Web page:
Root Canal Treatment
Root canal treatment is a procedure aimed at restoring and preserving a severely damaged or infected tooth in order to avoid its extraction. The procedure includes the removal of damaged tooth tissue (pulp), as well as its cleaning and disinfection, after which obturation (sealing) is performed. Common causes of pulp damage are tooth cracking, deep cavity, frequent dental work on the tooth, or tooth damage. The term «root canal treatment» refers to the procedure for cleaning the root canals of a tooth.
Several decades ago, endodontic treatment was a painful procedure. Today, thanks to advances in dentistry and the use of local anesthetics, most patients experience little or no pain in root canal treatment.
Endodontic treatment includes a number of stages that are carried out within several visits to the dentist, depending on the specific situation. These steps include:
Endodontic examination and x-ray scanning of the tooth, after which the specialist usually injects a local anesthetic.
Typically, a rubber dam is placed over the damaged tooth to isolate the tooth and prevent saliva from flowing to it. An endodontist makes a hole through the back of the anterior tooth or the crown of the molar or premolar to remove the diseased pulp. The stage of the operation is called «pulp extraction».
The next step is to clean the pulp chamber and root canals and shape them to prepare for filling.
The endodontist fills the root canal with gutta-percha material.
If a second visit is required, a temporary filling is placed through the hole in the crown of the tooth to protect the tooth between visits. Subsequently, the temporary filling is removed, and the pulp chamber and root canal are filled with a permanent filling material from gutta-percha and sealed with cement. Sometimes a metal or plastic rod (pin) is inserted into the channel to create support. At the final stage, a crown can be installed to restore the natural shape and appearance of the tooth. If a tooth is fractured, a post may be required to strengthen it before placing a crown on it.
Root canal treatment from start to finish
Many people worry that the root canal procedure can be painful, and this has indeed been the case in the past. Today, thanks to the development of anesthesia technologies and surgical techniques, the procedure for treating root canals is comparable in terms of the level of comfort with the filling procedure. Usually, toothache causes infection of the tooth, and in this case, the solution to the problem is endodontic treatment and root canal treatment. In fact, infection of the dental pulp can cause the development of a tooth abscess and destruction of the bone surrounding the tooth.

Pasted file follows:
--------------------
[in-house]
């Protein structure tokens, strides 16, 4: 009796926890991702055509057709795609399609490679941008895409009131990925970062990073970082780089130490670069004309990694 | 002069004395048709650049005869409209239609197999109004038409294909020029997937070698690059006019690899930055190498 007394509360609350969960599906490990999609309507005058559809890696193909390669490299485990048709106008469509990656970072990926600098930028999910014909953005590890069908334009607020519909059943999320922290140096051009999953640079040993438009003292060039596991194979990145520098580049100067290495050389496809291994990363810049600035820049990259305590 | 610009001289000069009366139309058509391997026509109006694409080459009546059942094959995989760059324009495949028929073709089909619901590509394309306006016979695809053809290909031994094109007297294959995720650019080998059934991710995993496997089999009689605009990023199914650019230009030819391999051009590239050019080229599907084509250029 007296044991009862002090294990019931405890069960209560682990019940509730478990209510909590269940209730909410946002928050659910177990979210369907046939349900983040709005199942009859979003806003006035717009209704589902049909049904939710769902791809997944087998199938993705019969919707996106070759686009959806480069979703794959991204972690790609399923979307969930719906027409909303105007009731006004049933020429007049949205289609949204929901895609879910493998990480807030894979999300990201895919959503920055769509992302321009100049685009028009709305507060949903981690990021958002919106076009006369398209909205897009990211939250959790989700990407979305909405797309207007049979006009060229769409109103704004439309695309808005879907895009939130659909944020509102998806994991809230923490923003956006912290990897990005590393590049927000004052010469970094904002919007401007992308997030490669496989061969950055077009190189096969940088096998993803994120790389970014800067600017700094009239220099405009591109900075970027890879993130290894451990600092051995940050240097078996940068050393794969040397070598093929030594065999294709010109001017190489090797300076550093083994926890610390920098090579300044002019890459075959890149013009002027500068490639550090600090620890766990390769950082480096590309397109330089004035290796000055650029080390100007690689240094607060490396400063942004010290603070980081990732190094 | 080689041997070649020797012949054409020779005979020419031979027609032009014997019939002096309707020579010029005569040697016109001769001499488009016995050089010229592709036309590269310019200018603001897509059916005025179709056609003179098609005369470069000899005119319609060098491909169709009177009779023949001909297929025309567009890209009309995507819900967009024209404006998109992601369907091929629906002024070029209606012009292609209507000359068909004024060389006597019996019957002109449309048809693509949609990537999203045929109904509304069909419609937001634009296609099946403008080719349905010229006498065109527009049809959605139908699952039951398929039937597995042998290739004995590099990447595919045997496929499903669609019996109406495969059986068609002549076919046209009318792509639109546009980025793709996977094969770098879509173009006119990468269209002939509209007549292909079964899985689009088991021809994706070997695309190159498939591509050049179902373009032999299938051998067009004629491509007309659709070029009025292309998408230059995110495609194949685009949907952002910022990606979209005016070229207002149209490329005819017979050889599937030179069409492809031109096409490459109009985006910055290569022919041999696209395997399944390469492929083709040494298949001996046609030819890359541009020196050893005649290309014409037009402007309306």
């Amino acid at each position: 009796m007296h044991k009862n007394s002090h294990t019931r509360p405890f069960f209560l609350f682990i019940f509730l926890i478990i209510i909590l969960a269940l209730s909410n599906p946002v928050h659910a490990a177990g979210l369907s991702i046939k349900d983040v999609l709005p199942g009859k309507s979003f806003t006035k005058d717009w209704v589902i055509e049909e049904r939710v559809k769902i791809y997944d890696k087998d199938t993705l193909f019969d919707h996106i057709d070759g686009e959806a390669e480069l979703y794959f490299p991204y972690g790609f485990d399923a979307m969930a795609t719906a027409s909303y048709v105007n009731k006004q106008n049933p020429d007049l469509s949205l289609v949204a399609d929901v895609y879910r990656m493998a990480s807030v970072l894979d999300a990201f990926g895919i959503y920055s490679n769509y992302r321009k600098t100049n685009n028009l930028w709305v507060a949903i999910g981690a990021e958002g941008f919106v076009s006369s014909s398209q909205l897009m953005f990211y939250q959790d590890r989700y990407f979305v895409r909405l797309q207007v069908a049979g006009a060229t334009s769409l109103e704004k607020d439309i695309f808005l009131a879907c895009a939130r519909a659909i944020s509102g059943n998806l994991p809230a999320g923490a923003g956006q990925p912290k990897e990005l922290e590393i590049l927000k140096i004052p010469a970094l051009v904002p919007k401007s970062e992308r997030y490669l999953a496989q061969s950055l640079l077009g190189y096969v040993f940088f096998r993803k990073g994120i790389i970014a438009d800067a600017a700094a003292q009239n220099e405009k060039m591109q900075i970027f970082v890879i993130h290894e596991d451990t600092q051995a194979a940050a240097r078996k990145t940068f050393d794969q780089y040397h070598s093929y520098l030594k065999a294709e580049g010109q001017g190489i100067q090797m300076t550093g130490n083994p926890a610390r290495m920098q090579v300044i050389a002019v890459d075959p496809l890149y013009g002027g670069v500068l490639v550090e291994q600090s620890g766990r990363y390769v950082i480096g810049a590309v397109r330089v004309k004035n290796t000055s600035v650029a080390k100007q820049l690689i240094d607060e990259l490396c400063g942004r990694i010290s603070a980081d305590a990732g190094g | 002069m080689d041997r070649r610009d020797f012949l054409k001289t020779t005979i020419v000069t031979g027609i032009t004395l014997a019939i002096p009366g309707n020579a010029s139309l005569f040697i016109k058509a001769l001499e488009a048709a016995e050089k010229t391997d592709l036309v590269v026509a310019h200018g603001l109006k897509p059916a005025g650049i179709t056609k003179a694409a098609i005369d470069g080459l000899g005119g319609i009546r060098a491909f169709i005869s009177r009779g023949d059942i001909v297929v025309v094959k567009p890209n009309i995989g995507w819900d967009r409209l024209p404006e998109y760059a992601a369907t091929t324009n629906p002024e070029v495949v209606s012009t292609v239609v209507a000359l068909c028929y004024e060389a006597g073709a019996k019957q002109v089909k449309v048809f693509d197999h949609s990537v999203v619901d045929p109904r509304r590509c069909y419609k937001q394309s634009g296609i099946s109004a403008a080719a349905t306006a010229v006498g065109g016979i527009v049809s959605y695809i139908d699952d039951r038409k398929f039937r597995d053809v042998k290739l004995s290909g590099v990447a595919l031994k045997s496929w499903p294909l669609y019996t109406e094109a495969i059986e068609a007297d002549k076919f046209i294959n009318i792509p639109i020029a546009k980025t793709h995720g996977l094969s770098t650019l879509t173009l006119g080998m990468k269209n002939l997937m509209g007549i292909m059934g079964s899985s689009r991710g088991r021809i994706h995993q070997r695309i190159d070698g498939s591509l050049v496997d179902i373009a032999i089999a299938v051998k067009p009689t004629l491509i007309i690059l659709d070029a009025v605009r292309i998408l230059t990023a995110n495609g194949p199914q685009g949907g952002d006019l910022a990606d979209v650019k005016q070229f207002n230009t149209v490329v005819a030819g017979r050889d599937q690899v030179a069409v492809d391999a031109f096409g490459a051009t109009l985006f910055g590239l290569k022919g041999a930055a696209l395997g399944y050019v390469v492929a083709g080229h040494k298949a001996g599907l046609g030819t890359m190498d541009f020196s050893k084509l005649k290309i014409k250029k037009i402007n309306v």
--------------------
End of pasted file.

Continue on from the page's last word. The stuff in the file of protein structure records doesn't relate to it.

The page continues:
A healed and reconstructed tooth, with proper care, can last a lifetime. Root canal treatment has a high success rate and is less expensive than alternative treatments such as tooth extraction and prosthetics with bridges and implants.
However, cavity can develop in the treated tooth, and therefore, in order to prevent possible problems in the future, it is necessary to carefully observe the rules of oral hygiene and regularly undergo a preventive examination by a dentist.
To determine the chances of success or failure with root canal treatment, dentists usually compare fresh X-rays with those taken before treatment. This comparison allows you to determine whether the destruction of bone tissue is continuing or is the process of its restoration.
In some cases, root canal treatment is ineffective due to the fact that the infection develops inside the tooth, or due to incomplete removal of the primary infection site. In these cases, an apicoectomy procedure is performed, in which the infected area and apex of the tooth are removed, and in their place a filling material is placed. In other cases, a secondary root canal treatment is recommended.